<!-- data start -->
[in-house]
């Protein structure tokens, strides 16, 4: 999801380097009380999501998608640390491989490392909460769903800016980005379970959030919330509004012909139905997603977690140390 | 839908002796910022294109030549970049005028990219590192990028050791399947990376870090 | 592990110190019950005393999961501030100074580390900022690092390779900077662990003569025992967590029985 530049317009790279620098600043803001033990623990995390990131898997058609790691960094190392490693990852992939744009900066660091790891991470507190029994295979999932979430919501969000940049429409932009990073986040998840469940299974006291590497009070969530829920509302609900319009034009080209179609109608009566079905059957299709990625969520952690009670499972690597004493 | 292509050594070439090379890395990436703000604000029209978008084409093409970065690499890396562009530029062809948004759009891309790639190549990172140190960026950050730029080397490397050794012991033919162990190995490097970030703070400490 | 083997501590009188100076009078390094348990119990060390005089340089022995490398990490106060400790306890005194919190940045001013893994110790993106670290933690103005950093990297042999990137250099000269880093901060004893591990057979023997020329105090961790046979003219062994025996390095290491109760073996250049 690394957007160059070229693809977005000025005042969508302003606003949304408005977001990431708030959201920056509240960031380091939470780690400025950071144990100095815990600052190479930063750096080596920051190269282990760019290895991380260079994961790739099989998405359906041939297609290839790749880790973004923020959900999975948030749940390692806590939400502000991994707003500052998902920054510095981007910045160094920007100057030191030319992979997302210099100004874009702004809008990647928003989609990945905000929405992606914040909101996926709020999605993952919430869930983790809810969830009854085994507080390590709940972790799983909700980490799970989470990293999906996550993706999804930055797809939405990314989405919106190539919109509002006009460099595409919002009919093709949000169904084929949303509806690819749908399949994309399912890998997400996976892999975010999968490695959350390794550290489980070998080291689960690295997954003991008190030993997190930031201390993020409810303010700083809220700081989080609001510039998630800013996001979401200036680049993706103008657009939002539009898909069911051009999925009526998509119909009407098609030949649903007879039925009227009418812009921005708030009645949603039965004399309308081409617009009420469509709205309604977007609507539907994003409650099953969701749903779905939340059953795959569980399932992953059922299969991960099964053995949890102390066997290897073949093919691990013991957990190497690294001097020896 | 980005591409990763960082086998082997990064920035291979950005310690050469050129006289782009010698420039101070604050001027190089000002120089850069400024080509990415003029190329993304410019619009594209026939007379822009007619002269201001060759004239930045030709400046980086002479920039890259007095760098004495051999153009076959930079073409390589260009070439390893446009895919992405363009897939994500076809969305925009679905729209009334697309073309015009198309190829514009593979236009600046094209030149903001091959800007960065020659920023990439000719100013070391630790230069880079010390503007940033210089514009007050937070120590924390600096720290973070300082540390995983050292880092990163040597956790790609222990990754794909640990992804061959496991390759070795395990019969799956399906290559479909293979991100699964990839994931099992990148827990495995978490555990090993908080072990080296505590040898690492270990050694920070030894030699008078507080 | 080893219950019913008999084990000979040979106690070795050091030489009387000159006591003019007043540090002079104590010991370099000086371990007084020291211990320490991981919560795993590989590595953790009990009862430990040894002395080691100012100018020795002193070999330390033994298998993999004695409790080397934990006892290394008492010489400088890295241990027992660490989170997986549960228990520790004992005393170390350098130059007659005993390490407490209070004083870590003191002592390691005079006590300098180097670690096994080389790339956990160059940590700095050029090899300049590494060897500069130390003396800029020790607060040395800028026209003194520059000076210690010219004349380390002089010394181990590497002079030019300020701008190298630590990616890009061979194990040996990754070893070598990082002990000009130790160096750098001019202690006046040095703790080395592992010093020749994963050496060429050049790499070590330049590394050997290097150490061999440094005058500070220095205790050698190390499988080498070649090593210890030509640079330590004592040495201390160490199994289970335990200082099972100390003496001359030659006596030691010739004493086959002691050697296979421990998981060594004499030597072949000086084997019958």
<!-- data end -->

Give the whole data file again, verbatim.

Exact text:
[in-house]
């Protein structure tokens, strides 16, 4: 999801380097009380999501998608640390491989490392909460769903800016980005379970959030919330509004012909139905997603977690140390 | 839908002796910022294109030549970049005028990219590192990028050791399947990376870090 | 592990110190019950005393999961501030100074580390900022690092390779900077662990003569025992967590029985 530049317009790279620098600043803001033990623990995390990131898997058609790691960094190392490693990852992939744009900066660091790891991470507190029994295979999932979430919501969000940049429409932009990073986040998840469940299974006291590497009070969530829920509302609900319009034009080209179609109608009566079905059957299709990625969520952690009670499972690597004493 | 292509050594070439090379890395990436703000604000029209978008084409093409970065690499890396562009530029062809948004759009891309790639190549990172140190960026950050730029080397490397050794012991033919162990190995490097970030703070400490 | 083997501590009188100076009078390094348990119990060390005089340089022995490398990490106060400790306890005194919190940045001013893994110790993106670290933690103005950093990297042999990137250099000269880093901060004893591990057979023997020329105090961790046979003219062994025996390095290491109760073996250049 690394957007160059070229693809977005000025005042969508302003606003949304408005977001990431708030959201920056509240960031380091939470780690400025950071144990100095815990600052190479930063750096080596920051190269282990760019290895991380260079994961790739099989998405359906041939297609290839790749880790973004923020959900999975948030749940390692806590939400502000991994707003500052998902920054510095981007910045160094920007100057030191030319992979997302210099100004874009702004809008990647928003989609990945905000929405992606914040909101996926709020999605993952919430869930983790809810969830009854085994507080390590709940972790799983909700980490799970989470990293999906996550993706999804930055797809939405990314989405919106190539919109509002006009460099595409919002009919093709949000169904084929949303509806690819749908399949994309399912890998997400996976892999975010999968490695959350390794550290489980070998080291689960690295997954003991008190030993997190930031201390993020409810303010700083809220700081989080609001510039998630800013996001979401200036680049993706103008657009939002539009898909069911051009999925009526998509119909009407098609030949649903007879039925009227009418812009921005708030009645949603039965004399309308081409617009009420469509709205309604977007609507539907994003409650099953969701749903779905939340059953795959569980399932992953059922299969991960099964053995949890102390066997290897073949093919691990013991957990190497690294001097020896 | 980005591409990763960082086998082997990064920035291979950005310690050469050129006289782009010698420039101070604050001027190089000002120089850069400024080509990415003029190329993304410019619009594209026939007379822009007619002269201001060759004239930045030709400046980086002479920039890259007095760098004495051999153009076959930079073409390589260009070439390893446009895919992405363009897939994500076809969305925009679905729209009334697309073309015009198309190829514009593979236009600046094209030149903001091959800007960065020659920023990439000719100013070391630790230069880079010390503007940033210089514009007050937070120590924390600096720290973070300082540390995983050292880092990163040597956790790609222990990754794909640990992804061959496991390759070795395990019969799956399906290559479909293979991100699964990839994931099992990148827990495995978490555990090993908080072990080296505590040898690492270990050694920070030894030699008078507080 | 080893219950019913008999084990000979040979106690070795050091030489009387000159006591003019007043540090002079104590010991370099000086371990007084020291211990320490991981919560795993590989590595953790009990009862430990040894002395080691100012100018020795002193070999330390033994298998993999004695409790080397934990006892290394008492010489400088890295241990027992660490989170997986549960228990520790004992005393170390350098130059007659005993390490407490209070004083870590003191002592390691005079006590300098180097670690096994080389790339956990160059940590700095050029090899300049590494060897500069130390003396800029020790607060040395800028026209003194520059000076210690010219004349380390002089010394181990590497002079030019300020701008190298630590990616890009061979194990040996990754070893070598990082002990000009130790160096750098001019202690006046040095703790080395592992010093020749994963050496060429050049790499070590330049590394050997290097150490061999440094005058500070220095205790050698190390499988080498070649090593210890030509640079330590004592040495201390160490199994289970335990200082099972100390003496001359030659006596030691010739004493086959002691050697296979421990998981060594004499030597072949000086084997019958």